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I was watching the Senators-Flyers game and in the third period, the referees waved off a goal scored by Kyle Turris that clearly had crossed the goal line entirely after a lengthy review. Steve Mason slid out of his net to challenge Bobby Ryan, who passed the puck up to Turris in front of the net. Nicklas Grossmann appeared to block it with his skate to save the goal, but replays clearly showed that Grossmann's skate was completely in the net and the puck hit the back of his skate. The ref waived it off right away on the play but reviewed it after the play was done.
The overhead view was blocked by Grossmann, but two other angles showed the puck was fully in the net and hit the back of Grossmann's skate that was also fully in the net. After the review the goal was waved off without an explanation. The game was tied 2-2 at the time of the non-goal and the Flyers scored 2 goals shortly after that and Ottawa ended up losing. My question is how can the referee waive off the goal when there was clear, conclusive evidence that the puck had crossed the line?
Usually the referee gives an explanation when they review a goal, but this referee did not do that. I know when it comes to reviewing goals they get it right most of the time but this one they obviously got wrong. I just can't understand how they can make that call when the replays tell a different story. Could you clarify why they might have made the call?
No doubt you will receive several emails from many upset Sens fans regarding Kyle Turris' "goal" in Philadelphia. I understand that the NHL has certain perimeters and that it was ruled "inconclusive", but, I think anybody would agree that that puck was in the goal. Obviously, I don't blame the ref for not being able to tell on the ice because that would have been a tough call to make, but seriously, how can the NHL get this right next time?
NHL EMAIL: At 9:27 of the third period in the Senators/Flyers game, the Situation Room initiated a video review to further examine a play at the Philadelphia net. Video review was inconclusive in determining whether Kyle Turris' shot completely crossed the goal line therefore the referee's call on the ice stands - no goal Ottawa.
Haleigh and Justin,
While it "appears" that Kyle Turris' shot "quite possibly" crossed the goal line based on the heel position of Nicklas Grossmann's skate, various angles of video do not provide the necessary conclusive evidence to overturn referee Paul Devorski's initial call on the play and allow a goal.
While it is more probable than not that the puck crossed the goal line, the fuzzy depth perception that we gain once the puck deflected off Grossmann's left skate and went airborne provides a lack of conclusive evidence that is required to allow a goal through video review. The men in the NHL's Situation Room cannot make their decision based on any "logical assumptions" but must clearly see the puck enter the net. Even with various camera angles that are available, that process is made much more difficult once the puck leaves the ice surface and takes flight.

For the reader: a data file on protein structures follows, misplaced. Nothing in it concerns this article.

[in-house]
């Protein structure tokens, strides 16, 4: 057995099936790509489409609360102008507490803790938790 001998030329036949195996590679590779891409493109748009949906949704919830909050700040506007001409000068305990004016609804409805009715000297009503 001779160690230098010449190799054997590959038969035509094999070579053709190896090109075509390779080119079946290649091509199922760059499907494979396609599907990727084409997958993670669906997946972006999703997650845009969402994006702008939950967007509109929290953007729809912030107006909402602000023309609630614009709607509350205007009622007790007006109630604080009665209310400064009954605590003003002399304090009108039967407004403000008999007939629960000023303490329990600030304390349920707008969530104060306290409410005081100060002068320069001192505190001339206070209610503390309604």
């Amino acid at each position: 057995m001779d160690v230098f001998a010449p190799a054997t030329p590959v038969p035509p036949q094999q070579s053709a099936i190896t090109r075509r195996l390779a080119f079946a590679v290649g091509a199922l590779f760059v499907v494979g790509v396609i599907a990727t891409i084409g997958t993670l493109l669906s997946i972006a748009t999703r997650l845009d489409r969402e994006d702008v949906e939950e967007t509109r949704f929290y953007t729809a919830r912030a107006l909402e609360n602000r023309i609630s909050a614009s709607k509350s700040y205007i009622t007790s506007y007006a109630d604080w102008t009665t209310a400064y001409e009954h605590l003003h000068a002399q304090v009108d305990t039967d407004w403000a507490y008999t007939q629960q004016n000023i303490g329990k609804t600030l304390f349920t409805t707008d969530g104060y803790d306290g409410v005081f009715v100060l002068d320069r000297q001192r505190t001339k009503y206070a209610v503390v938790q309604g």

The overhead camera shot was obstructed by the huge body of Nicklas Grossmann. Referee Devorski's sightline gained from behind the net was obstructed by the snowshoe-sized skate worn by Grossmann. The steeper angle provided by the front camera shot did not allow for conclusive evidence that the puck completely crossed the goal line once it flipped through the air. Grossmann's skate was angled back from tight to the post inside the goal line but moving as the puck deflected off his left skate. At that point, with the puck in the air, the overhead camera would be the only one that could provide evidence if the puck completely crossed the line. Some small element of doubt was created with this angle as the puck flipped in the air. Therefore the ruling had to be "inconclusive."
In the absence of a clear video angle to determine the legitimacy of a goal on this play, there is a better alternative I might suggest. That is the sightline gained by the referee! Too often, I see referees attempting to judge a play with an obstructed view from below the goal line and especially behind the net. Unless a ref has X-ray eyes, from a position behind the net the goal frame, netting and the back of the goalie and skaters most often provide an obstructed view of the puck.
When a player follows a shot at the net, he is coached to never skate past the goal line in order to play a potential rebound. In most situations, the same is true for a referee. In scrambles around the crease, the best sightline is gained from a position close to the goal, a step ahead of the line and looking into the net. From this location, even if the puck flips in the air, a referee has a much better opportunity to determine if the puck completely crossed the goal line.
In this case, if the referee was looking into the net from just in front of the goal line, a different decision at ice level could have quite possibly been rendered. Had that been the case, any inconclusive review would have allowed a potential goal by Kyle Turris to stand?.